I am a long-time advocate for multiple-use management of public lands, I am a rock-art enthusiast and a local history buff, I am an active member of many user groups who enjoy public lands and I am involved in the NEPA process when it comes to developing management plans for our public lands. Recently, I’ve become skeptical of the motives behind the individuals and groups pushing to have the Nine Mile Canyon Road included in the National Registry of Historic Places. Recent articles printed in the Sun Advocate (and elsewhere) on this subject have mentioned that proponents claim that such a designation will have “no effect” on current uses and private property rights.
I have found, though, that if the area is formally registered, it becomes part of the BLM’s “National Landscape Conservation System. NLCS inclusion gives the BLM very broad discretion and authority regarding BLM management and maintenance for NLCS parcels. For example, both the Grand Escalante Monument and Canyon of the Ancients are part of the NLCS. The NLCS also includes wild and scenic rivers, landmarks, wilderness and areas with wilderness characteristics. So to me, the NLCS designation seems to virtually assure heavy restrictions.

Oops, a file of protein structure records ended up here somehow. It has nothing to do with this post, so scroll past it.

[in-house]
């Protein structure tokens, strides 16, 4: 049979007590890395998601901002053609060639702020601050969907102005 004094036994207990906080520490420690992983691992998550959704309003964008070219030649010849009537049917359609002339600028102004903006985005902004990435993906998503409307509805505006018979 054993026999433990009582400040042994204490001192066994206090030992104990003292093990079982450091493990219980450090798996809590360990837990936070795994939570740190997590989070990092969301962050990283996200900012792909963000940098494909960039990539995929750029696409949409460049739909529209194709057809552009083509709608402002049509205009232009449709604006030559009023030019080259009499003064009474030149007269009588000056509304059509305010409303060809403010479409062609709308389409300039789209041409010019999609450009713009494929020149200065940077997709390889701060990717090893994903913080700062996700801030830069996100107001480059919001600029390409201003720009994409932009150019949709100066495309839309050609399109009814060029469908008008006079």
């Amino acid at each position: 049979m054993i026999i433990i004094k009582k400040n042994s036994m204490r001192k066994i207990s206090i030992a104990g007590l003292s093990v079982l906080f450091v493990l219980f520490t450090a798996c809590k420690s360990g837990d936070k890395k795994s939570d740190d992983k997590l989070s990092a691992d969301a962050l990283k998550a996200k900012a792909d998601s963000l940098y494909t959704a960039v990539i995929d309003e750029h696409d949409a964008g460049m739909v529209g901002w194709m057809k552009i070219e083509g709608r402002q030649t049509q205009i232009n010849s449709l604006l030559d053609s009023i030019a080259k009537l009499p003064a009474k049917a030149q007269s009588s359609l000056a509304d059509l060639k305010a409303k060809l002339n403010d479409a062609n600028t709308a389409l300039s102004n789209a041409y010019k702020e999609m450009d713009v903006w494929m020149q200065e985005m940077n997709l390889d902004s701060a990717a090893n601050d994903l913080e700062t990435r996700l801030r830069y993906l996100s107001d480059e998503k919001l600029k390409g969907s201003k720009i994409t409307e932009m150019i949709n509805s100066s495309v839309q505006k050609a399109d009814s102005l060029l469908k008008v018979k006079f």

So why is it needed? There is already an existing Special Recreation and Cultural Management Plan, with implementation a joint effort of the BLM, Nine Mile Canyon Coalition, and local and county governments. Secondly, there is an Area of Critical Environmental Concern currently contemplated in the BLM’s pending Resource Management Plan, meaning the National Historic District Designation would be yet a third management/restriction mechanism applied to the area. So again- why is it needed?
I think I know why. NLCS websites run by the environmental groups shows there to be a push to further strengthen and expand the NLCS (see The Wilderness Society website discussing the NLCS). This includes increased funding and oversight at the national level for conservation efforts, as well as requiring additional planning and restrictions in such areas. The goal of these organizations appears to be creating a system modeled after the National Parks and Wildlife Refuges (see The Conservation System Alliance website discussing “The Campaign”).
I can only conclude that a designation in the National Register would leave Nine Mile Canyon under further regulations and restrictions which would hamper development in the area. I firmly believe that we can protect the past, while at the same time maintaining our quality of life, and plan for the future. Nine Mile Canyon has an intriguing history of human development, including mineral extraction for which I am very grateful. I applaud the Carbon County Board of Commissioners for opposing the designation.